By Alyssa Ayres, Special to CNN
Editor’s note: Alyssa Ayres is senior fellow for India, Pakistan, and South Asia at the Council on Foreign Relations. She served as deputy assistant secretary of state for South Asia during 2010-2013. You can follow her @. The views expressed are her own.
Today marks the one-year anniversary of the Rana Plaza tragedy in Dhaka, in which more than 1,100 workers perished when the concrete building they were working in collapsed on them. The accident – the world’s worst in the garment industry – focused Bangladeshi minds on the urgent need to improve workplace safety. It also compelled governments, especially the United States and EU, as well as international buyers and retailers sourcing from Bangladesh, to address the issue, resulting in several important public-private commitments to support better working conditions in Bangladesh.
But a year later, despite substantial improvement in raising wages and getting factory inspections underway, progress remains patchy. Indeed, it is increasingly clear that unless Bangladesh moves quickly to truly transform safety conditions in the garment industry, buyers will shift their orders elsewhere.
No one who has seen the poignant image of the Rana Plaza couple uncovered from the rubble, embracing in death, can remain unmoved by the tragedy that befell so many workers. But this association of Bangladesh with factory tragedy has overshadowed arguably the most important lesson of its garment industry: despite its clear problems, the ready-made garment (or RMG) sector has contributed handsomely to Bangladesh’s economic growth, and provided livelihoods for some four million Bangladeshis, mainly women.
Bangladeshis refer to their focus on export-driven employment as “trade, not aid,” and garment exports account for nearly 80 percent of the country’s total, according to the latest figures from the Bangladesh Garment Manufacturers Export Association. Certainly, the Bangladeshi spirit of entrepreneurship took this sector from a few hundred factories employing 120,000 people in 1984, to more than 5,600 factories employing four million by 2013. Thanks in part to garment exports, Bangladesh’s economy has grown at around 5 to 6 percent annually for most of the past twenty years, and has emerged as the world’s number two garment exporter, second only to China. Contrast this with Pakistan’s chronic woes, and this South Asian success story shows how a focus on entrepreneurship, economic activity, and employment delivers real gains to citizens.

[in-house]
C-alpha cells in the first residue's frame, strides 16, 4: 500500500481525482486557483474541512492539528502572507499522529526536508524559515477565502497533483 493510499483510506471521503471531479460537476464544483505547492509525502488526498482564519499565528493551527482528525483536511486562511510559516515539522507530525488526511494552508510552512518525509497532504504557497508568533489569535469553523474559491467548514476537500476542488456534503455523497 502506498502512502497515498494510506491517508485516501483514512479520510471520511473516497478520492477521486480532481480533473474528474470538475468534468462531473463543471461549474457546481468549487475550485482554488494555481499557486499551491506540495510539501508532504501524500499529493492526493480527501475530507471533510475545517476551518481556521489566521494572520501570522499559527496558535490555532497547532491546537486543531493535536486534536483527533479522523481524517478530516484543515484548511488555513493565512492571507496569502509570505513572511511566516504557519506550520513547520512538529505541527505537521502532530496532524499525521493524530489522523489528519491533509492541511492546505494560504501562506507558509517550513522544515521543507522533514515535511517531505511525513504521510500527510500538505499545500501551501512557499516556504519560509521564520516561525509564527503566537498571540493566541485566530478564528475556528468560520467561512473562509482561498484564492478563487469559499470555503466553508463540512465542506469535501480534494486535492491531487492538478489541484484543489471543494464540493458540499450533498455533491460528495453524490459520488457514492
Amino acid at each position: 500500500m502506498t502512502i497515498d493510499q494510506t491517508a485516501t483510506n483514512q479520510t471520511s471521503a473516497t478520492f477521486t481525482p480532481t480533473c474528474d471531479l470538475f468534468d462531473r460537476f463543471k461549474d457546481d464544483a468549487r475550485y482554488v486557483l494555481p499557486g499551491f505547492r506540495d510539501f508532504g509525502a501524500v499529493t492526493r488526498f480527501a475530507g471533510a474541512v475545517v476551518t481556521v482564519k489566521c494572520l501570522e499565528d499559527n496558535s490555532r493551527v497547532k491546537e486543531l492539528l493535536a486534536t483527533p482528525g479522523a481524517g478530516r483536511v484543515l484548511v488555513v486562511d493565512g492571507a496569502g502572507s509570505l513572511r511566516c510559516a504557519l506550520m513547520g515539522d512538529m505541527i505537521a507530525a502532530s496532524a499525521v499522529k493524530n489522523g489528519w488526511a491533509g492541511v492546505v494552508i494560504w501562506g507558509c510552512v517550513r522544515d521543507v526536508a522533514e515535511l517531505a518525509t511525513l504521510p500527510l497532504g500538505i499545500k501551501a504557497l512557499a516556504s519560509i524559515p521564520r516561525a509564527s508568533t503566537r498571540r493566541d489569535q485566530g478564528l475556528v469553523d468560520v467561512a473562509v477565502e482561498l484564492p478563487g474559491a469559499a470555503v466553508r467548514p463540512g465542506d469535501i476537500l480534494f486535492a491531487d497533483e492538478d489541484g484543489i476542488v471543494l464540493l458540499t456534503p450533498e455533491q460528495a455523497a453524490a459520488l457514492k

Yet Bangladesh’s rapid growth took place in a context of relatively limited inspections and often porous governance. The owner of Rana Plaza, currently in jail pending trial, allegedly evaded zoning regulations by taking permission to construct the building from a municipal body without the authority to grant it. He also allegedly added additional stories, illegally, to the structure. Even when large cracks appeared in the building, factory owners reportedly insisted that workers stay on the job.
It’s precisely these problems that Bangladesh’s new labor law, combined with the Bangladesh Accord on Fire and Building Safety, the Alliance for Bangladesh Worker Safety, and the EU-Bangladesh-International Labor Organization Sustainability Compact, all promise to redress.
Since last April, Bangladesh has raised wages some 79 percent in the garment industry, to a total of $68 per month, and allowed unions to form. Major European and American companies have signed onto the Accord and the Alliance, and begun intensive factory inspections along with offering suppliers substantial financing to make needed repairs. Through Bangladesh’s actions on its labor law, it at last became eligible for an ILO-IFC “Better Work” program, which entitles it to factory compliance assessments, training, and expert advice.
This is all good news, but much more remains to be done. Last month, factory inspection reports released by the Accord have detailed failings such as inadequate (non-fire-rated) doors and collapsible gates with locks along fire exits, insufficient sprinkler systems, and loads too heavy for building structures. Inspected factories supplying companies signatory to the Accord and the Alliance are asked to undergo targeted remediation to meet safety standards, which will be an intensive focus in coming months.
At this point, Bangladesh needs to move faster to redress safety problems. Its garment exports are slowing – with year over year growth in January (7.1 percent) at one-quarter of that tracked in November, according to Reuters. Some of this is attributed to higher wages, but a reputation for poor safety standards doesn’t help. Indeed, even before the Rana Plaza collapse, following a factory fire in November 2012, Disney revised its licensing guidelines such that Bangladesh (among other countries) no longer appeared on their list of permitted sourcing countries.
With short global business cycles and ethics a crucial part of brand identities and consumer awareness, Bangladesh cannot afford to lose retailers’ confidence that the industry can safely source from its factories. While structural flaws in buildings will take time to fix, a year after Rana Plaza inspectors should not be finding inadequate fire doors – the most basic and known required safety standard.
Bangladesh is racing against a fast-moving, highly globalized sector, and failings will send the market a signal to diversify elsewhere, as appears to be happening. Only if Dhaka can shore up “Brand Bangladesh” to signal quality garments produced in safe conditions will the Rana Plaza tragedy have proven to be the catalyst necessary to make the changes for future entrepreneurial success. That’s what the victims deserve.